She hopes all the effort she, Ehlers and Lippert have put into the first seltzery in California in Pacific Grove will translate into people coming to create their own memories and stories of Lovers Point just as she has from her travels here years ago.
California Seltzer Co. at Lovers Point Taproom and Restaurant offers wood-fired pizza, small-batch seltzer, craft beer, and more. Visit californiaseltzerco.com/lovers-point for more information.
News Source: mercurynews.com
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Family Member Writes Brutal Take Down of House GOP Candidate and Ex-Trump Staffer: Hes Endangering America and Endangering Jews
Drew Angerer/Getty Images
The Republican nominee for Ohio’s newly-drawn 7th Congressional district, Max Miller, came under fire this week from a familiar source – his own cousin.
Daniel Miller published an op-ed in The Forward on Monday accusing his first cousin, who was also a close aide of former President Donald Trump, of belonging “to a political movement that’s endangering America and endangering Jews.”
Max Miller made headlines after Trump left office when his ex-girfriend, former Trump Press Secretary Stephanie Grisham, accused him of abuse. Miller denied the allegations and filed a lawsuit for defamation.
In the op-ed, Daniel Miller argues that while “not every Trump supporter is antisemitic” there are “factors” within Trumpism that inherently endanger America’s minority populations – Jews included.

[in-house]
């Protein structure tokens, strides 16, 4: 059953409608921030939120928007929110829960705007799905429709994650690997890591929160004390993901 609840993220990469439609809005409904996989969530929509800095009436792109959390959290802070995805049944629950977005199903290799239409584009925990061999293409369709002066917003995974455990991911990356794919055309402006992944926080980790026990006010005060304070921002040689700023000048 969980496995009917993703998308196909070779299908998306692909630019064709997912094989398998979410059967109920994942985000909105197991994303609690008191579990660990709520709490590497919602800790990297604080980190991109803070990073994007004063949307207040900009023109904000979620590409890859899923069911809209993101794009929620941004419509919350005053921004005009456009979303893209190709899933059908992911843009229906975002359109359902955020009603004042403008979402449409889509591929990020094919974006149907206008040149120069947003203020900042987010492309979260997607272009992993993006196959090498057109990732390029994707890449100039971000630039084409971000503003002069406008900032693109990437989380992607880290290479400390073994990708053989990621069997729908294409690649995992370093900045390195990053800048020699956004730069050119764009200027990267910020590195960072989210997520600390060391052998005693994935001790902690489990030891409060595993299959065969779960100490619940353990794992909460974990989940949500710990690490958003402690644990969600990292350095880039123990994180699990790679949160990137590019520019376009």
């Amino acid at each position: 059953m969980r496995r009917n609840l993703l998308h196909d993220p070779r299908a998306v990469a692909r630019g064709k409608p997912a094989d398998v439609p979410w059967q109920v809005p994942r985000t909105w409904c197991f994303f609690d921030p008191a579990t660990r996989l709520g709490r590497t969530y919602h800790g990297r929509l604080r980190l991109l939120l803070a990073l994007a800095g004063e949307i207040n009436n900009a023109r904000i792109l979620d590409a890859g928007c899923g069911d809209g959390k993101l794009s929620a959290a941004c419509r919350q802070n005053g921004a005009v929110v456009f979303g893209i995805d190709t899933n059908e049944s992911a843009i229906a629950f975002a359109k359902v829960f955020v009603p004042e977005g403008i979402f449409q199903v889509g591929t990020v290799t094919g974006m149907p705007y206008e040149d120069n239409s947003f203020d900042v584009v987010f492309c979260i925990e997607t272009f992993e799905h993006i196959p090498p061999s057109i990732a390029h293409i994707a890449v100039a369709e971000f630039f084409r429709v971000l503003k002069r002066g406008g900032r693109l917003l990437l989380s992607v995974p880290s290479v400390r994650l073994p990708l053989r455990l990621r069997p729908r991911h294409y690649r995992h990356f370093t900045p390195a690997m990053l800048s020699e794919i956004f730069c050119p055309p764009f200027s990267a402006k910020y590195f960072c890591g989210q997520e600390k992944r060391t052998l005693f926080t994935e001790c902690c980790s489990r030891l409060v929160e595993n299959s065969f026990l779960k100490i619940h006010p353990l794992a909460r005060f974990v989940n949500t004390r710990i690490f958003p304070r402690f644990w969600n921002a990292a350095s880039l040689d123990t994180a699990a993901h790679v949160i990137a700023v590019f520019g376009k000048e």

“Trumpism, with its xenophobia, conspiratorial worldview, and courting of white supremacists, is helping to transform this country from one where Jews are relatively safe to one where Jews are more in danger,” Daniel Miller writes, adding:
It feels like some of my relatives are waiting to hear ominous music playing on blast to warn them of impending danger. But this is not how history works.
While working up to that ominous warning, Daniel Miller began by noting that Max spoke at Trump’s recent Ohio rally alongside controversial Rep. Marjorie Taylor Greene (R-GA).
“During the rally, some in the crowd gave Trump a straight armed, one-finger salute. I and many others were horrified at the resemblance to a Nazi Sieg Heil. Apparently, it’s a QAnon gesture. But under these circumstances, no board member of the Holocaust Memorial Council, like my cousin, should have tweeted out the next day that the rally was a ‘fantastic night,’” argued Daniel, noting that this rally led him to publish the op-ed.
Daniel also invoked his shared family heritage with Max, questioning what their grandmother and great-grandfather might say given his cousin’s current political affiliations.
“Throughout it all, I’ve thought a lot about my Jewish ancestors. My great-grandfather (who is also Max’s great-grandfather) was smuggled out of Poland dressed as a cattle herder, and eventually made it to the U.S. and achieved more than he ever could have dreamed,” Daniel wrote.
“What would he think about the Hungarian fascist Victor Orban being warmly embraced in America by the political movement that includes his descendant?” Daniel then asked of his late great-grandfather, adding:
His daughter, our bubbe, ran for Congress in Ohio as a Republican and was one of the most beloved women in Cleveland when she died in 1996. What would she think about her grandson running for Congress as an ally of a man who once said that he wished American Generals behaved more like “German Generals”?
Daniel concludes by noting the rifts the op-ed may cause in his future family gatherings.
“I worry that some relatives I love will take personal offense at this article. I worry that I might not feel welcome by some at our family Seder, a convening that has lasted generations and often counts more than 100 in attendance,” Daniel wrote.
“My uncle Abe, Max’s father, is my favorite uncle. And until I spoke out against his son, I believe he would have done anything for me,” he added, but concluded he felt duty bound to speak out against his cousin.